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International Barcode of Life Project to Expand, Switch From Sanger to PacBio Sequencing


NEW YORK (GenomeWeb) – Having reached their initial goal of generating DNA barcode sequences for 500,000 animal, plant, and fungal species in 2015, the organizers of the International Barcode of Life (iBOL) project are working on further expanding their barcode reference library.

Along with the expansion comes a shift in sequencing technology — from Sanger sequencing to Pacific Biosciences — at the Centre for Biodiversity Genomics at the University of Guelph in Canada, which has generated the majority of the data so far, a move that the organizers say will cut their overall project cost several-fold.

Last month, researchers led by Paul Hebert, the director of the center, which has about 100 staff members, published a preprint on the BioRxiv server that described a pilot project that tested the PacBio Sequel platform for generating barcode sequences in up to almost 10,000 samples in a single run.

The goal of iBOL, a collaboration that involves more than a dozen countries and is spearheaded by the Centre for Biodiversity, is to establish a genetic catalog of life on Earth that uses short standardized gene sequences, so-called DNA barcodes, to uniquely identify each species. The project has received funding from the Canadian government and a number of other sources over the years.

For most animals, iBOL uses an approximately 650 base pair region in the mitochondrial cytochrome c oxidase 1 gene (COI) as its barcode. For plants, the barcode comes from two chloroplast genes, and fungi use yet another barcode sequence.

DNA barcodes are collected in the Barcode of Life Data Systems (BOLD) database, along with other data and images of the specimens. Scientists can use BOLD as a reference library to molecularly identify samples they collect in the field.

The first phase of the iBOL project formally launched in late 2010 and completed its initial goal – to register about 5 million specimens from 500,000 species in BOLD – in the summer of 2015. About 70 percent of the data was generated by the Canadian Centre for DNA Barcoding (CCDB), the sequencing core facility of the Centre for Biodiversity Genomics, and the remaining 30 percent by other facilities around the world.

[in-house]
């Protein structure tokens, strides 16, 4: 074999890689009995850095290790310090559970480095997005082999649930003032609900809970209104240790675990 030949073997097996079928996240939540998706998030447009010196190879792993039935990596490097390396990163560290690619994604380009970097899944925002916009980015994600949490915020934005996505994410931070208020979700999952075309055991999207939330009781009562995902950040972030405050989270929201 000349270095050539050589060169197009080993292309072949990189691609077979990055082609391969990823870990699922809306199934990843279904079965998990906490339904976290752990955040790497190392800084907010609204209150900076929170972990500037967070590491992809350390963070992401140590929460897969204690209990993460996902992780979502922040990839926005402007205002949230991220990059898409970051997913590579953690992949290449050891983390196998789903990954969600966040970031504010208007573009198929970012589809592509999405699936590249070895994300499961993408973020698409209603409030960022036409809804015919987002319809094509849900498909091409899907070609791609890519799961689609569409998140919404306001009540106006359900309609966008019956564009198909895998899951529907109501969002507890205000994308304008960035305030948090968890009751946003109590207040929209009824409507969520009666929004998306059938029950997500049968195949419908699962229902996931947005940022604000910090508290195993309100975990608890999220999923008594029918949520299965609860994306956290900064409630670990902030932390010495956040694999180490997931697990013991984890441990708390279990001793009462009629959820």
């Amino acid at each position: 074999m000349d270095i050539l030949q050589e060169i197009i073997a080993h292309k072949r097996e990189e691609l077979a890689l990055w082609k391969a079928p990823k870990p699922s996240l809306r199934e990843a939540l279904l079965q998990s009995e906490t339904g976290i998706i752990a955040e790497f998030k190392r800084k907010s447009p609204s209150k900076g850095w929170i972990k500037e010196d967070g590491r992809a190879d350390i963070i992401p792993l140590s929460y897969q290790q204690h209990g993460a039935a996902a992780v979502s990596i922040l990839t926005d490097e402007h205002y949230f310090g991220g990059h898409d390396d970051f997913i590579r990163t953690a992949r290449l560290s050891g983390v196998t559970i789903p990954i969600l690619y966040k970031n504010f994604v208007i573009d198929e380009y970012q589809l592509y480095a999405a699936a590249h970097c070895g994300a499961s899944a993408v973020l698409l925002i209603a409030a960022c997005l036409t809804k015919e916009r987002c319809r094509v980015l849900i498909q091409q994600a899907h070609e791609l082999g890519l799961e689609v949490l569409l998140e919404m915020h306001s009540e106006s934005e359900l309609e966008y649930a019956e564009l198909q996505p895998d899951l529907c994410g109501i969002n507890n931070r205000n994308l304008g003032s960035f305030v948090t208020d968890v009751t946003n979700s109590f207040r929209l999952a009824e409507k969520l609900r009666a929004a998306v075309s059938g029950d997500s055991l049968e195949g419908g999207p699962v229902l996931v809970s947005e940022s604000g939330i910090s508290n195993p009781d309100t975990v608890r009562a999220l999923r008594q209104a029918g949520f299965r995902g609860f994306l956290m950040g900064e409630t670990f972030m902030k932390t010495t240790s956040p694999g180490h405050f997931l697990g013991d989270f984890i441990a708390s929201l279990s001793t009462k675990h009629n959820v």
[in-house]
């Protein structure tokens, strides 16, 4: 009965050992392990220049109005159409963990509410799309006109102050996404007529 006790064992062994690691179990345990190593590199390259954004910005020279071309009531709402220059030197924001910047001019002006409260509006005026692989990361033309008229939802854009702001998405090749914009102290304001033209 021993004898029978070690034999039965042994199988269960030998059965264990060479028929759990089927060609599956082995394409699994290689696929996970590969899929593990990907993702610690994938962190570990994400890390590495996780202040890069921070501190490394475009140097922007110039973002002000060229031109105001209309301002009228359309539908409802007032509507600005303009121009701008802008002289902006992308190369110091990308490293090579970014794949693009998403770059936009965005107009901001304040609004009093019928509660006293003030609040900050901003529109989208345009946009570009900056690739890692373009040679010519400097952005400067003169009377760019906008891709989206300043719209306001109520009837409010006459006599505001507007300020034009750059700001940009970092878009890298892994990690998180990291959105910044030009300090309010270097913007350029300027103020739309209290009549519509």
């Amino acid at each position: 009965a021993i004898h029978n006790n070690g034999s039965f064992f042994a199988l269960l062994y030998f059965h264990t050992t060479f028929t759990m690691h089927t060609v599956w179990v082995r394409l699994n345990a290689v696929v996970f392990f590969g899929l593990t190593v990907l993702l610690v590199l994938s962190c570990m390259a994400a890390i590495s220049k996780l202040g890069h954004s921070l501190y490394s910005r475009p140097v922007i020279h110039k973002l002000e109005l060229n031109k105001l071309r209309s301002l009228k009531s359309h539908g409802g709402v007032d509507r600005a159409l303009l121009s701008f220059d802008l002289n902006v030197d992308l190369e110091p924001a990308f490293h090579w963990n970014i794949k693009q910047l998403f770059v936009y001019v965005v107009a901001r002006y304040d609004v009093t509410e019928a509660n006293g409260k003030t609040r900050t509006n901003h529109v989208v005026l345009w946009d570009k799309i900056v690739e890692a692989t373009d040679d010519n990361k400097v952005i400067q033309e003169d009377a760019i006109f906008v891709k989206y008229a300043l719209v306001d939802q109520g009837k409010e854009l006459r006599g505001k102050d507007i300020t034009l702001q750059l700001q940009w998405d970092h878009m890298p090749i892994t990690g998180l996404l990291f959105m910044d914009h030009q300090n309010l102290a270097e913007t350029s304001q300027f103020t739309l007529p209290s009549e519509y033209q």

At a meeting in 2015, Hebert said, the researchers formulated an even more ambitious goal, to be conducted under a new project name, the Planetary Biodiversity Mission, which would register DNA barcodes for all multicellular species on Earth, an estimated 10 million to 20 million, and which would involve barcode sequencing for several hundred million samples.

At the time, Hebert said, the estimated price tag for this project was at least $2 billion – a number he and his colleagues thought could be reduced by taking advantage of new sequencing technologies, "because a lot of the cost for the long amplicons we are chasing was involved with sequencing," he said.

Up until then, the CCDB had been using Sanger sequencing to generate the DNA barcodes, utilizing five ABI 3730xl machines and an automated workflow for DNA extraction and sample preparation. According to the facility's website, it is also equipped with an Ion Torrent PGM and an Ion S5 sequencer, both from Thermo Fisher Scientific. "It was all done on Sanger because we were just not happy with the quality of the sequences and the problems we encountered with pseudogenes when we moved onto some of the shorter-read platforms," Hebert said. "So, we stuck with Sanger, and the price tags were pretty high for some of the projects we were running here in Canada."

Looking at the PacBio Sequel platform, he said he was initially skeptical because the ultralong reads seemed overkill for the 650 to 900 base pair amplicons his group was interested in for DNA barcoding, and because the single-read accuracy of the reads was low. However, when they found out about the circular consensus sequencing (CCS) capability of the platform, which enhances the accuracy by sequencing the same DNA stretch several times, they became more interested and decided to explore how many different samples they could multiplex in a single Sequel run, and how the data compares to Sanger sequencing.  

For their recently published pilot, they generated four amplicon sequencing libraries from more than 20,000 arthropod specimens in total: one from about 100 samples, one from almost 1,000 samples, and the last two from almost 10,000 samples each. For each sample, they generated a single amplicon of a 658 base pair COI gene region, which varied in GC content between species.

Hebert said that even without special efforts to normalize the DNA amount for each sample or to clean up the PCR products, they were able to obtain sequence data for about 90 percent of the samples from the two highly multiplexed libraries. The fidelity of the sequences was similar to, and sometimes even better than, that of bidirectional Sanger sequencing, he said.

In addition, the Sequel worked equally well for sequences with high and low GC content and was able to "bulldoze through homopolymer tracts that defeated Sanger," he said.

Also, with Sanger sequencing, there was always the need to look at some trace files manually to get a full read, he said, which is not necessary for Sequel data. "We're very buoyant on that technology and are convinced that it's a major breakthrough," he said.